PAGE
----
Via Andrew. The onslaught of Bush legacy articles and books that come out in 2009 are going to be positively brutal.

Bailout Watch - 10.21.2008

| Tue Oct. 21, 2008 2:11 PM EDT

BAILOUT WATCH....The latest financial bailout news:

The Federal Reserve, continuing its expansive campaign to try to keep cash flowing through the financial system, unveiled a new program today that acts as a backstop to money market mutual funds....The Fed said this morning that it will lend up to $540 billion to new special entities that will stand ready to buy up that short-term debt from money market mutual funds.

Well, we're now guaranteeing money funds, the commercial paper market, interbank lending, and commercial deposits up to $250,000. There are so many term lending facilities available I can't even keep track of them. We're buying up toxic assets from banks and providing them with $250 billion of new capital (so far) whether they want it or not. What's next? Guaranteeing the pork belly market?

It's no wonder that even Ben Bernanke now favors a fiscal stimulus package that he'd normally hate. There's really not too much left to do, is there?

"Tito the Builder" Goes National

| Tue Oct. 21, 2008 1:15 PM EDT

Earlier today, Sarah Palin introduced us to Joe the Plumber's replacement. And he's a man we met over the weekend: Tito Munoz, aka "Tito the Builder".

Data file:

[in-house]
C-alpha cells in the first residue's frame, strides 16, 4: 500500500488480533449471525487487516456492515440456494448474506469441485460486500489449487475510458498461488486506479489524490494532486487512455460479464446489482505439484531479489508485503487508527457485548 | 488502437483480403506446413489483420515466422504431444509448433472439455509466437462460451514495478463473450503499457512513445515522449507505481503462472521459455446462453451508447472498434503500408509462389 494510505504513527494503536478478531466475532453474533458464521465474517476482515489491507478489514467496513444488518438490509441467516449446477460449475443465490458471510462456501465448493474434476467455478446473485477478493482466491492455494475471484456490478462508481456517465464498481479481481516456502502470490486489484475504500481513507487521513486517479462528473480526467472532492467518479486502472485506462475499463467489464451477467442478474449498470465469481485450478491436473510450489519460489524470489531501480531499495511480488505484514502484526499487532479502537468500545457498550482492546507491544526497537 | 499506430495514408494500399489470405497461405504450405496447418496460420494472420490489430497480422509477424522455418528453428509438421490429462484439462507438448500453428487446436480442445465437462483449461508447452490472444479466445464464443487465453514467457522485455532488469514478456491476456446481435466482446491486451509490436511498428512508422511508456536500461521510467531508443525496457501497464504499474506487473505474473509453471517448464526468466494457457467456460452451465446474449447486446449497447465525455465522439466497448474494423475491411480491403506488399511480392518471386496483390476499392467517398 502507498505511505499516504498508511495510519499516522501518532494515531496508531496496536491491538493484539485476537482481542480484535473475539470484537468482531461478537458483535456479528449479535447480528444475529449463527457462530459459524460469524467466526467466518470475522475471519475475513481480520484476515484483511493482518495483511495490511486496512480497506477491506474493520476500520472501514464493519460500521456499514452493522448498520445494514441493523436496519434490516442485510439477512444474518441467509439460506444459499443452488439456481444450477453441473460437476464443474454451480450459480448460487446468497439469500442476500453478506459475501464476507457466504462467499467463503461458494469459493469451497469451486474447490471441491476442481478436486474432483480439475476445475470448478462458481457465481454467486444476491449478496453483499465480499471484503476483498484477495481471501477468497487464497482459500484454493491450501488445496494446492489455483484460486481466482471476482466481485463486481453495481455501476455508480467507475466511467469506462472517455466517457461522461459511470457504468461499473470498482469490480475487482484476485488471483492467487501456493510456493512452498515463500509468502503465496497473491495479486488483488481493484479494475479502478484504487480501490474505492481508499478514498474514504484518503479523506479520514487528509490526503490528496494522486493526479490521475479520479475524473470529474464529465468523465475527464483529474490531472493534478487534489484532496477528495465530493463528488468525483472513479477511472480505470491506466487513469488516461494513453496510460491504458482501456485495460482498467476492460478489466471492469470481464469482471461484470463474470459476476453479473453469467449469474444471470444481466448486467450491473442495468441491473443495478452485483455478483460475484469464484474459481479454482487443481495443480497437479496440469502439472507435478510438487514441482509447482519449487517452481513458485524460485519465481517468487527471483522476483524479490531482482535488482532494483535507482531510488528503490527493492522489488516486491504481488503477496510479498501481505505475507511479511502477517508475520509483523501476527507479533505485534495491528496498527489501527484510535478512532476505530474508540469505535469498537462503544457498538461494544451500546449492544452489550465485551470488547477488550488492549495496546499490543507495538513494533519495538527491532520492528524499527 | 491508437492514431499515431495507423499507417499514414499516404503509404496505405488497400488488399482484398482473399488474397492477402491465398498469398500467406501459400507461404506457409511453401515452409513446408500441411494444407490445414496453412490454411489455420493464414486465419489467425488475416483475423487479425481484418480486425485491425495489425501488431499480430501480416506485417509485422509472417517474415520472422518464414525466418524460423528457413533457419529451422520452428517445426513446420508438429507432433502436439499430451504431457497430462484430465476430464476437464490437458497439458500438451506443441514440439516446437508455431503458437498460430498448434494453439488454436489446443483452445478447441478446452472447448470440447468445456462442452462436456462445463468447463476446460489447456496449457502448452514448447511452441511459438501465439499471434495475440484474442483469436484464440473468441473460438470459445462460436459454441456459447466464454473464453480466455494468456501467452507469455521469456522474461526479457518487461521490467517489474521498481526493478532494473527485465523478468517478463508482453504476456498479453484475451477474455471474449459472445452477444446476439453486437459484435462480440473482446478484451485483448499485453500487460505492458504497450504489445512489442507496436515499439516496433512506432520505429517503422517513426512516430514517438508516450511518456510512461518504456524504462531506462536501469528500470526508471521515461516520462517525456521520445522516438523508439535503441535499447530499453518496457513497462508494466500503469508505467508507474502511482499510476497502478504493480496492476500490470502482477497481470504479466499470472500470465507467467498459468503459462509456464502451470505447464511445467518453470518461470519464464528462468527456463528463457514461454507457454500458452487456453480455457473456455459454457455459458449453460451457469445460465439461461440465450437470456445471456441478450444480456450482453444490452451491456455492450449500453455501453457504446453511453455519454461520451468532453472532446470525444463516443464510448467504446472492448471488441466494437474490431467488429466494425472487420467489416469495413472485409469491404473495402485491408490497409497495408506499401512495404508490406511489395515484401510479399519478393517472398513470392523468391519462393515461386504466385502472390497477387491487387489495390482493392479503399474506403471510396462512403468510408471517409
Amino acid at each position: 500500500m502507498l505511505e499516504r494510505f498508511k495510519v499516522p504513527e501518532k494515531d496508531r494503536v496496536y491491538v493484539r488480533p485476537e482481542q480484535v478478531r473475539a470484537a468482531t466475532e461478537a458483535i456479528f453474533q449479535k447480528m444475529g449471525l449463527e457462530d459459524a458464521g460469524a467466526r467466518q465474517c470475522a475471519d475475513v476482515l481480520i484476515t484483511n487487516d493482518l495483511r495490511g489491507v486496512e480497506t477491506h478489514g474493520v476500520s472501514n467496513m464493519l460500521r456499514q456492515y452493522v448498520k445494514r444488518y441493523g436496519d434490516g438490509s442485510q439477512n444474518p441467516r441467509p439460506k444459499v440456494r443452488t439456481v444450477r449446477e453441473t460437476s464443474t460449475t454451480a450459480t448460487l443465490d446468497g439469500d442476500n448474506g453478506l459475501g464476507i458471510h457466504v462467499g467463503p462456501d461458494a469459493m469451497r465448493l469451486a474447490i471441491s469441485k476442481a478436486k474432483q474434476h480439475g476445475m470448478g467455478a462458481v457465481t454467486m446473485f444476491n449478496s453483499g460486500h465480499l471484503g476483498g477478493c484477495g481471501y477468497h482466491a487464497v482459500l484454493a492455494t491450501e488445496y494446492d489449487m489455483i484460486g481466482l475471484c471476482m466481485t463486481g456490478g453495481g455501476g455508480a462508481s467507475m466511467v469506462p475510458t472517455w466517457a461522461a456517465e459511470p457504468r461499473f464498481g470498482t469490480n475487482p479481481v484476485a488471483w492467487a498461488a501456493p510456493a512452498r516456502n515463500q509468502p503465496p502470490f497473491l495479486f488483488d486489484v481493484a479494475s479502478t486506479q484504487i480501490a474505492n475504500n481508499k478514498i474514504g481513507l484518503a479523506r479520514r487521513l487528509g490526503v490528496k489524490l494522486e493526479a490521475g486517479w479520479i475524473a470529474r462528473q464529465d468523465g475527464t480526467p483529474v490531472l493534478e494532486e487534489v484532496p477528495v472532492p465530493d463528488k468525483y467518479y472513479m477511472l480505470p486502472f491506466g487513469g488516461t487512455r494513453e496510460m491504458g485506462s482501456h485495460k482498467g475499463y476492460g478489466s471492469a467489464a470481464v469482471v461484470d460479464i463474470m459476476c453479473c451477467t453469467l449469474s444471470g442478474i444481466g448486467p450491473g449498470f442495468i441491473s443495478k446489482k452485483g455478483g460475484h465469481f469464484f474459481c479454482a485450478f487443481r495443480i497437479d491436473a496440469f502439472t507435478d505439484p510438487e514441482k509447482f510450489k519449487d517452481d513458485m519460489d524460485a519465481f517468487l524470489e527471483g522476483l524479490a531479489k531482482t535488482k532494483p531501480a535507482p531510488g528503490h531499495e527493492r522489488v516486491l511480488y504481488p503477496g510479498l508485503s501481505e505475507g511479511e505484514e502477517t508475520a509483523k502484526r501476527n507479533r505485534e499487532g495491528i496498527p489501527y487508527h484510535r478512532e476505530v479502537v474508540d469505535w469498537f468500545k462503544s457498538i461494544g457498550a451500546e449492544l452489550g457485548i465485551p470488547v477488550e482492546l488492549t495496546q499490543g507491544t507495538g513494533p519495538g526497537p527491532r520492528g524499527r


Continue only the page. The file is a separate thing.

Speaking to supporters in Grand Junction, Colorado, Palin said, "Tito is not pleased with how the Barack Obama campaign and some of the media friends there have been roughing up Joe the Plumber." "Not pleased" is putting it mildly. Our David Corn was at the center of the Tito maelstrom on Saturday, when Munoz intentionally drew a crowd after a McCain rally in order to berate the press. David posed questions to Munoz and the crowd of unhappy McCain supporters surrounding Munoz — the result was the video we posted yesterday, titled "Mad for McCain."

Today, Palin said of Munoz, "Tito wants to know, and I quote, he asked, 'Why the heck are you going after Joe the Plumber? Joe the Plumber has an idea. He has a future. He wants to be something greater. He wants to be something else. Why is that so wrong?'" (For the record, Tito's question was "Why the hell are you going after Joe the Plumber?" but we won't quibble.)